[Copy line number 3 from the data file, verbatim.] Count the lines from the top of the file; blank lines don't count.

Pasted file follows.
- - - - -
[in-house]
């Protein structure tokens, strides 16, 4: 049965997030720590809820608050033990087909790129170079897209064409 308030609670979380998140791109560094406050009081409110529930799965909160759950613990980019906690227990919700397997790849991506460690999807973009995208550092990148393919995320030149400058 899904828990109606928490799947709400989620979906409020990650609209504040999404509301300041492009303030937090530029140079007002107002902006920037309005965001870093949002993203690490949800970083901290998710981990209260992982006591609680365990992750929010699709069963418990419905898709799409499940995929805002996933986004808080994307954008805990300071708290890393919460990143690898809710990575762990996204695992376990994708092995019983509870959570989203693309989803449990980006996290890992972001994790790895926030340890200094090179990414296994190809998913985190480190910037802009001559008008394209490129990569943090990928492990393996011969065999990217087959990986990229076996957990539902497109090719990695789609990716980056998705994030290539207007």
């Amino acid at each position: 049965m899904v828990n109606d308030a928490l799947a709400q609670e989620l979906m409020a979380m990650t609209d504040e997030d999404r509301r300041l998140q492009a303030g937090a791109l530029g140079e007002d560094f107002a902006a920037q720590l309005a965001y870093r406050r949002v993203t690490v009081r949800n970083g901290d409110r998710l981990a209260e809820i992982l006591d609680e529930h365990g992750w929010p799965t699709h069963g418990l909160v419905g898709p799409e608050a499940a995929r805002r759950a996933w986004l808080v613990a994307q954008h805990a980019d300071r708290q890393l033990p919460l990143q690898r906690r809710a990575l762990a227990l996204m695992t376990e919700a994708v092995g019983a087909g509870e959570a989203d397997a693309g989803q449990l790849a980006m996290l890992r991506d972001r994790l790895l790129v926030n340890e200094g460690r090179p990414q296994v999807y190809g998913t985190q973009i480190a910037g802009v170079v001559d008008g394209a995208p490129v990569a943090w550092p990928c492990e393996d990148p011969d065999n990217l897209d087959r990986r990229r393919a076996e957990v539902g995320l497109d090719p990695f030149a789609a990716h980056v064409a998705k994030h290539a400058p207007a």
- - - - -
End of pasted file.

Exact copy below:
């Amino acid at each position: 049965m899904v828990n109606d308030a928490l799947a709400q609670e989620l979906m409020a979380m990650t609209d504040e997030d999404r509301r300041l998140q492009a303030g937090a791109l530029g140079e007002d560094f107002a902006a920037q720590l309005a965001y870093r406050r949002v993203t690490v009081r949800n970083g901290d409110r998710l981990a209260e809820i992982l006591d609680e529930h365990g992750w929010p799965t699709h069963g418990l909160v419905g898709p799409e608050a499940a995929r805002r759950a996933w986004l808080v613990a994307q954008h805990a980019d300071r708290q890393l033990p919460l990143q690898r906690r809710a990575l762990a227990l996204m695992t376990e919700a994708v092995g019983a087909g509870e959570a989203d397997a693309g989803q449990l790849a980006m996290l890992r991506d972001r994790l790895l790129v926030n340890e200094g460690r090179p990414q296994v999807y190809g998913t985190q973009i480190a910037g802009v170079v001559d008008g394209a995208p490129v990569a943090w550092p990928c492990e393996d990148p011969d065999n990217l897209d087959r990986r990229r393919a076996e957990v539902g995320l497109d090719p990695f030149a789609a990716h980056v064409a998705k994030h290539a400058p207007a």